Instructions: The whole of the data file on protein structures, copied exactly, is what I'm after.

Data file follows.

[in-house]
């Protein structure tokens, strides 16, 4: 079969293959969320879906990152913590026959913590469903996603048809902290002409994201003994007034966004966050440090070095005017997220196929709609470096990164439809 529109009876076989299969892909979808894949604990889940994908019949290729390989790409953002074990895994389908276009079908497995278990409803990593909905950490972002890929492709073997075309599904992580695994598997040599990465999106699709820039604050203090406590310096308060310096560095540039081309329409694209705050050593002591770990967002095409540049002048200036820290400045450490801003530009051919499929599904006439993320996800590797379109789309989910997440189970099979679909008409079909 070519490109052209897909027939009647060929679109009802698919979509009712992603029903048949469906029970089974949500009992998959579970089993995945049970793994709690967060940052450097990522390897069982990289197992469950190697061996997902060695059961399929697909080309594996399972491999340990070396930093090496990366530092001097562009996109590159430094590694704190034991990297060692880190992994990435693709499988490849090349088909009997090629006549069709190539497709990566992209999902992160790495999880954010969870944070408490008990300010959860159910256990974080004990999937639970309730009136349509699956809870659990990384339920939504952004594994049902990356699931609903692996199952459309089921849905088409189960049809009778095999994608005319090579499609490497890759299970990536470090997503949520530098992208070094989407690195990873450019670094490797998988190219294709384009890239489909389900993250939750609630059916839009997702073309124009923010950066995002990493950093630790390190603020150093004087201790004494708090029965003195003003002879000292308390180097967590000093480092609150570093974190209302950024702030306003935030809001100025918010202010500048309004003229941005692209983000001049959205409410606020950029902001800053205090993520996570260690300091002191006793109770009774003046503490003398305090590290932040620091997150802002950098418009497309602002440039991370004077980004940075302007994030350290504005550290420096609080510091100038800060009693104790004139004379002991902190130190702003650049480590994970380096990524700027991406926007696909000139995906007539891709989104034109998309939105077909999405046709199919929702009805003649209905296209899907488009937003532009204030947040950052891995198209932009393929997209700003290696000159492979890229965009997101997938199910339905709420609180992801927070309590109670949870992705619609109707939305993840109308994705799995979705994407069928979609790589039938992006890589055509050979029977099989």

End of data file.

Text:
[in-house]
């Protein structure tokens, strides 16, 4: 079969293959969320879906990152913590026959913590469903996603048809902290002409994201003994007034966004966050440090070095005017997220196929709609470096990164439809 529109009876076989299969892909979808894949604990889940994908019949290729390989790409953002074990895994389908276009079908497995278990409803990593909905950490972002890929492709073997075309599904992580695994598997040599990465999106699709820039604050203090406590310096308060310096560095540039081309329409694209705050050593002591770990967002095409540049002048200036820290400045450490801003530009051919499929599904006439993320996800590797379109789309989910997440189970099979679909008409079909 070519490109052209897909027939009647060929679109009802698919979509009712992603029903048949469906029970089974949500009992998959579970089993995945049970793994709690967060940052450097990522390897069982990289197992469950190697061996997902060695059961399929697909080309594996399972491999340990070396930093090496990366530092001097562009996109590159430094590694704190034991990297060692880190992994990435693709499988490849090349088909009997090629006549069709190539497709990566992209999902992160790495999880954010969870944070408490008990300010959860159910256990974080004990999937639970309730009136349509699956809870659990990384339920939504952004594994049902990356699931609903692996199952459309089921849905088409189960049809009778095999994608005319090579499609490497890759299970990536470090997503949520530098992208070094989407690195990873450019670094490797998988190219294709384009890239489909389900993250939750609630059916839009997702073309124009923010950066995002990493950093630790390190603020150093004087201790004494708090029965003195003003002879000292308390180097967590000093480092609150570093974190209302950024702030306003935030809001100025918010202010500048309004003229941005692209983000001049959205409410606020950029902001800053205090993520996570260690300091002191006793109770009774003046503490003398305090590290932040620091997150802002950098418009497309602002440039991370004077980004940075302007994030350290504005550290420096609080510091100038800060009693104790004139004379002991902190130190702003650049480590994970380096990524700027991406926007696909000139995906007539891709989104034109998309939105077909999405046709199919929702009805003649209905296209899907488009937003532009204030947040950052891995198209932009393929997209700003290696000159492979890229965009997101997938199910339905709420609180992801927070309590109670949870992705619609109707939305993840109308994705799995979705994407069928979609790589039938992006890589055509050979029977099989």